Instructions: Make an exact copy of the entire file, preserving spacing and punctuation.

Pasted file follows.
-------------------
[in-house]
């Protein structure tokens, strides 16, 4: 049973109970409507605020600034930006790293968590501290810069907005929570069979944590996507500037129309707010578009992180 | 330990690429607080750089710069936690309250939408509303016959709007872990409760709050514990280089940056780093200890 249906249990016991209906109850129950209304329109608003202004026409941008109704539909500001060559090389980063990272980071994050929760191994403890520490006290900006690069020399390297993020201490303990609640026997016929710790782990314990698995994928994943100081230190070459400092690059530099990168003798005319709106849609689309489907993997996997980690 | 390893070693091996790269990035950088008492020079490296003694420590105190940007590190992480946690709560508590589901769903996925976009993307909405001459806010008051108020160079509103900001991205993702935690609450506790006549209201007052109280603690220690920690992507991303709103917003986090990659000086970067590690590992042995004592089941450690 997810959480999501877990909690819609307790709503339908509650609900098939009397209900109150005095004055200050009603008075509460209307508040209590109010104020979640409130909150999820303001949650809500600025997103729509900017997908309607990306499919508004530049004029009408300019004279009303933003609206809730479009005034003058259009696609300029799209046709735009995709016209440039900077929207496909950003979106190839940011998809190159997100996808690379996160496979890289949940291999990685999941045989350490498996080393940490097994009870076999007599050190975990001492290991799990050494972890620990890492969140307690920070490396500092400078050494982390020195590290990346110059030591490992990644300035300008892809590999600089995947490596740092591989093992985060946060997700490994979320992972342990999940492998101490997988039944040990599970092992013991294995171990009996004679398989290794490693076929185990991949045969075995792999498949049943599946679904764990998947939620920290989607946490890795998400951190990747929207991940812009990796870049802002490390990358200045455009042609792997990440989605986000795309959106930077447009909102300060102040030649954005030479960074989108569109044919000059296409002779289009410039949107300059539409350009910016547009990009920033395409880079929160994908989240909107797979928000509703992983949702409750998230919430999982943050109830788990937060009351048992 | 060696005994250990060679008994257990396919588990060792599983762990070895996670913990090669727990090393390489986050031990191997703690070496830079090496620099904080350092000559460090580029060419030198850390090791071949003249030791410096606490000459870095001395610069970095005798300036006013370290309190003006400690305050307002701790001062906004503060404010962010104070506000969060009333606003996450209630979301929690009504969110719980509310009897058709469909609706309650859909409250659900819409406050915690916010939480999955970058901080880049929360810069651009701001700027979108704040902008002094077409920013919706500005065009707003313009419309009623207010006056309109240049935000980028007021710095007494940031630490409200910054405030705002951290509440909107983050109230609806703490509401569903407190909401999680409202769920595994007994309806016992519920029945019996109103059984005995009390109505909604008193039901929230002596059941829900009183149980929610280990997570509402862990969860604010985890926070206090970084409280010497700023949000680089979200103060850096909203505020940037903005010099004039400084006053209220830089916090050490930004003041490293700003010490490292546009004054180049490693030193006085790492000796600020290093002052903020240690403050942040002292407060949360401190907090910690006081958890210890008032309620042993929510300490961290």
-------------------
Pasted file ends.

[in-house]
């Protein structure tokens, strides 16, 4: 049973109970409507605020600034930006790293968590501290810069907005929570069979944590996507500037129309707010578009992180 | 330990690429607080750089710069936690309250939408509303016959709007872990409760709050514990280089940056780093200890 249906249990016991209906109850129950209304329109608003202004026409941008109704539909500001060559090389980063990272980071994050929760191994403890520490006290900006690069020399390297993020201490303990609640026997016929710790782990314990698995994928994943100081230190070459400092690059530099990168003798005319709106849609689309489907993997996997980690 | 390893070693091996790269990035950088008492020079490296003694420590105190940007590190992480946690709560508590589901769903996925976009993307909405001459806010008051108020160079509103900001991205993702935690609450506790006549209201007052109280603690220690920690992507991303709103917003986090990659000086970067590690590992042995004592089941450690 997810959480999501877990909690819609307790709503339908509650609900098939009397209900109150005095004055200050009603008075509460209307508040209590109010104020979640409130909150999820303001949650809500600025997103729509900017997908309607990306499919508004530049004029009408300019004279009303933003609206809730479009005034003058259009696609300029799209046709735009995709016209440039900077929207496909950003979106190839940011998809190159997100996808690379996160496979890289949940291999990685999941045989350490498996080393940490097994009870076999007599050190975990001492290991799990050494972890620990890492969140307690920070490396500092400078050494982390020195590290990346110059030591490992990644300035300008892809590999600089995947490596740092591989093992985060946060997700490994979320992972342990999940492998101490997988039944040990599970092992013991294995171990009996004679398989290794490693076929185990991949045969075995792999498949049943599946679904764990998947939620920290989607946490890795998400951190990747929207991940812009990796870049802002490390990358200045455009042609792997990440989605986000795309959106930077447009909102300060102040030649954005030479960074989108569109044919000059296409002779289009410039949107300059539409350009910016547009990009920033395409880079929160994908989240909107797979928000509703992983949702409750998230919430999982943050109830788990937060009351048992 | 060696005994250990060679008994257990396919588990060792599983762990070895996670913990090669727990090393390489986050031990191997703690070496830079090496620099904080350092000559460090580029060419030198850390090791071949003249030791410096606490000459870095001395610069970095005798300036006013370290309190003006400690305050307002701790001062906004503060404010962010104070506000969060009333606003996450209630979301929690009504969110719980509310009897058709469909609706309650859909409250659900819409406050915690916010939480999955970058901080880049929360810069651009701001700027979108704040902008002094077409920013919706500005065009707003313009419309009623207010006056309109240049935000980028007021710095007494940031630490409200910054405030705002951290509440909107983050109230609806703490509401569903407190909401999680409202769920595994007994309806016992519920029945019996109103059984005995009390109505909604008193039901929230002596059941829900009183149980929610280990997570509402862990969860604010985890926070206090970084409280010497700023949000680089979200103060850096909203505020940037903005010099004039400084006053209220830089916090050490930004003041490293700003010490490292546009004054180049490693030193006085790492000796600020290093002052903020240690403050942040002292407060949360401190907090910690006081958890210890008032309620042993929510300490961290």